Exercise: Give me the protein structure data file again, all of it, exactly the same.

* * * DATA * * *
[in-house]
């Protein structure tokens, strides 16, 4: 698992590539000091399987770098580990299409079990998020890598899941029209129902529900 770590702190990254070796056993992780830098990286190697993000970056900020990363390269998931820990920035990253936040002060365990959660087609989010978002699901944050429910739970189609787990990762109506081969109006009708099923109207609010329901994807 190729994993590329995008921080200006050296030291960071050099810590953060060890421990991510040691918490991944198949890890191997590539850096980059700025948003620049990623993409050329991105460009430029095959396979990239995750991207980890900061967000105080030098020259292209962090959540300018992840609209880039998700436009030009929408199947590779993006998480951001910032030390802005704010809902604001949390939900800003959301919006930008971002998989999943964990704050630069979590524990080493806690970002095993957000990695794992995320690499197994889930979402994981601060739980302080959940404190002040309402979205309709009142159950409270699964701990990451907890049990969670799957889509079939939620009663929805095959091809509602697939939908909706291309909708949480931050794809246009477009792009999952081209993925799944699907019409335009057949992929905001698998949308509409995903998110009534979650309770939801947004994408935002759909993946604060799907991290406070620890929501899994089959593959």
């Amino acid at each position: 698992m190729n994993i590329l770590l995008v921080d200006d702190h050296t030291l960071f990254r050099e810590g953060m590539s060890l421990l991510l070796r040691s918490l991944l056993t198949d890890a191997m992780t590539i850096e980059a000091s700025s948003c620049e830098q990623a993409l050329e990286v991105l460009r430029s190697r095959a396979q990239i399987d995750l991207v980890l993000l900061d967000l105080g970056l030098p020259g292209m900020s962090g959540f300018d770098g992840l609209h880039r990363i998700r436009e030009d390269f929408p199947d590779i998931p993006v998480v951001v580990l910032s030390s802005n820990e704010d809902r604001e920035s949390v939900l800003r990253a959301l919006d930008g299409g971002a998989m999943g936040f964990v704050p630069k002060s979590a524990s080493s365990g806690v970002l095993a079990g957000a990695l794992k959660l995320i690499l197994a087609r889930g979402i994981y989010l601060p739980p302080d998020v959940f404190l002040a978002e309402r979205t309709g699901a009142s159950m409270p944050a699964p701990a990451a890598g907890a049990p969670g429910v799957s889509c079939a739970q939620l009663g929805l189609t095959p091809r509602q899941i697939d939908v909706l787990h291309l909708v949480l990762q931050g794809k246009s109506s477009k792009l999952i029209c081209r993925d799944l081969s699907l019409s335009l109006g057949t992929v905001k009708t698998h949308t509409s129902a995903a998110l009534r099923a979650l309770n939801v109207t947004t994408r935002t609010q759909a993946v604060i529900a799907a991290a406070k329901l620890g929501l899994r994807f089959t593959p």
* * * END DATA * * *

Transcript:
[in-house]
């Protein structure tokens, strides 16, 4: 698992590539000091399987770098580990299409079990998020890598899941029209129902529900 770590702190990254070796056993992780830098990286190697993000970056900020990363390269998931820990920035990253936040002060365990959660087609989010978002699901944050429910739970189609787990990762109506081969109006009708099923109207609010329901994807 190729994993590329995008921080200006050296030291960071050099810590953060060890421990991510040691918490991944198949890890191997590539850096980059700025948003620049990623993409050329991105460009430029095959396979990239995750991207980890900061967000105080030098020259292209962090959540300018992840609209880039998700436009030009929408199947590779993006998480951001910032030390802005704010809902604001949390939900800003959301919006930008971002998989999943964990704050630069979590524990080493806690970002095993957000990695794992995320690499197994889930979402994981601060739980302080959940404190002040309402979205309709009142159950409270699964701990990451907890049990969670799957889509079939939620009663929805095959091809509602697939939908909706291309909708949480931050794809246009477009792009999952081209993925799944699907019409335009057949992929905001698998949308509409995903998110009534979650309770939801947004994408935002759909993946604060799907991290406070620890929501899994089959593959």
């Amino acid at each position: 698992m190729n994993i590329l770590l995008v921080d200006d702190h050296t030291l960071f990254r050099e810590g953060m590539s060890l421990l991510l070796r040691s918490l991944l056993t198949d890890a191997m992780t590539i850096e980059a000091s700025s948003c620049e830098q990623a993409l050329e990286v991105l460009r430029s190697r095959a396979q990239i399987d995750l991207v980890l993000l900061d967000l105080g970056l030098p020259g292209m900020s962090g959540f300018d770098g992840l609209h880039r990363i998700r436009e030009d390269f929408p199947d590779i998931p993006v998480v951001v580990l910032s030390s802005n820990e704010d809902r604001e920035s949390v939900l800003r990253a959301l919006d930008g299409g971002a998989m999943g936040f964990v704050p630069k002060s979590a524990s080493s365990g806690v970002l095993a079990g957000a990695l794992k959660l995320i690499l197994a087609r889930g979402i994981y989010l601060p739980p302080d998020v959940f404190l002040a978002e309402r979205t309709g699901a009142s159950m409270p944050a699964p701990a990451a890598g907890a049990p969670g429910v799957s889509c079939a739970q939620l009663g929805l189609t095959p091809r509602q899941i697939d939908v909706l787990h291309l909708v949480l990762q931050g794809k246009s109506s477009k792009l999952i029209c081209r993925d799944l081969s699907l019409s335009l109006g057949t992929v905001k009708t698998h949308t509409s129902a995903a998110l009534r099923a979650l309770n939801v109207t947004t994408r935002t609010q759909a993946v604060i529900a799907a991290a406070k329901l620890g929501l899994r994807f089959t593959p």